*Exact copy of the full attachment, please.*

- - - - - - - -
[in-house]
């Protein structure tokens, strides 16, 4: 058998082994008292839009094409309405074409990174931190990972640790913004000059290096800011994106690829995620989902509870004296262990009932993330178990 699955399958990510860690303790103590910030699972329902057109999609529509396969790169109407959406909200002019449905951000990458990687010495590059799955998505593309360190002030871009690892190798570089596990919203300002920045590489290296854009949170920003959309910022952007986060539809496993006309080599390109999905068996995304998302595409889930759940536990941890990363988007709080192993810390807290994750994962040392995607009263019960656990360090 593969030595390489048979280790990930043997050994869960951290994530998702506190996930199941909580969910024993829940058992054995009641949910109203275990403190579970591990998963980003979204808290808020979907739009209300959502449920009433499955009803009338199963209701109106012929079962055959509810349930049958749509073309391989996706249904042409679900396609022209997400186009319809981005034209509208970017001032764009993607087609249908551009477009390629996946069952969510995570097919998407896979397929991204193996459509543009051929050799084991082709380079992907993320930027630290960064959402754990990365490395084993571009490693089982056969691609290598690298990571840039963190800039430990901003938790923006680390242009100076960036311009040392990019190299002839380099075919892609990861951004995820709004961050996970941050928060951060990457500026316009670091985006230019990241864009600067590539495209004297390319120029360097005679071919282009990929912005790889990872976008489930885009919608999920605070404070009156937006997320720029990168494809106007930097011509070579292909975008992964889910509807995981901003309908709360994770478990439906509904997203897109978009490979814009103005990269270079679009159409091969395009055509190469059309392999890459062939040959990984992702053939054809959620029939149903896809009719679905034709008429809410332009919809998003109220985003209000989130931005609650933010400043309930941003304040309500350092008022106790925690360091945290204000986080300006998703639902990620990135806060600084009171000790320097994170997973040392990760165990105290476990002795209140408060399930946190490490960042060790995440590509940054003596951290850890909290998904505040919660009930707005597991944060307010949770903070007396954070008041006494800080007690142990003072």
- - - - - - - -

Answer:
[in-house]
């Protein structure tokens, strides 16, 4: 058998082994008292839009094409309405074409990174931190990972640790913004000059290096800011994106690829995620989902509870004296262990009932993330178990 699955399958990510860690303790103590910030699972329902057109999609529509396969790169109407959406909200002019449905951000990458990687010495590059799955998505593309360190002030871009690892190798570089596990919203300002920045590489290296854009949170920003959309910022952007986060539809496993006309080599390109999905068996995304998302595409889930759940536990941890990363988007709080192993810390807290994750994962040392995607009263019960656990360090 593969030595390489048979280790990930043997050994869960951290994530998702506190996930199941909580969910024993829940058992054995009641949910109203275990403190579970591990998963980003979204808290808020979907739009209300959502449920009433499955009803009338199963209701109106012929079962055959509810349930049958749509073309391989996706249904042409679900396609022209997400186009319809981005034209509208970017001032764009993607087609249908551009477009390629996946069952969510995570097919998407896979397929991204193996459509543009051929050799084991082709380079992907993320930027630290960064959402754990990365490395084993571009490693089982056969691609290598690298990571840039963190800039430990901003938790923006680390242009100076960036311009040392990019190299002839380099075919892609990861951004995820709004961050996970941050928060951060990457500026316009670091985006230019990241864009600067590539495209004297390319120029360097005679071919282009990929912005790889990872976008489930885009919608999920605070404070009156937006997320720029990168494809106007930097011509070579292909975008992964889910509807995981901003309908709360994770478990439906509904997203897109978009490979814009103005990269270079679009159409091969395009055509190469059309392999890459062939040959990984992702053939054809959620029939149903896809009719679905034709008429809410332009919809998003109220985003209000989130931005609650933010400043309930941003304040309500350092008022106790925690360091945290204000986080300006998703639902990620990135806060600084009171000790320097994170997973040392990760165990105290476990002795209140408060399930946190490490960042060790995440590509940054003596951290850890909290998904505040919660009930707005597991944060307010949770903070007396954070008041006494800080007690142990003072």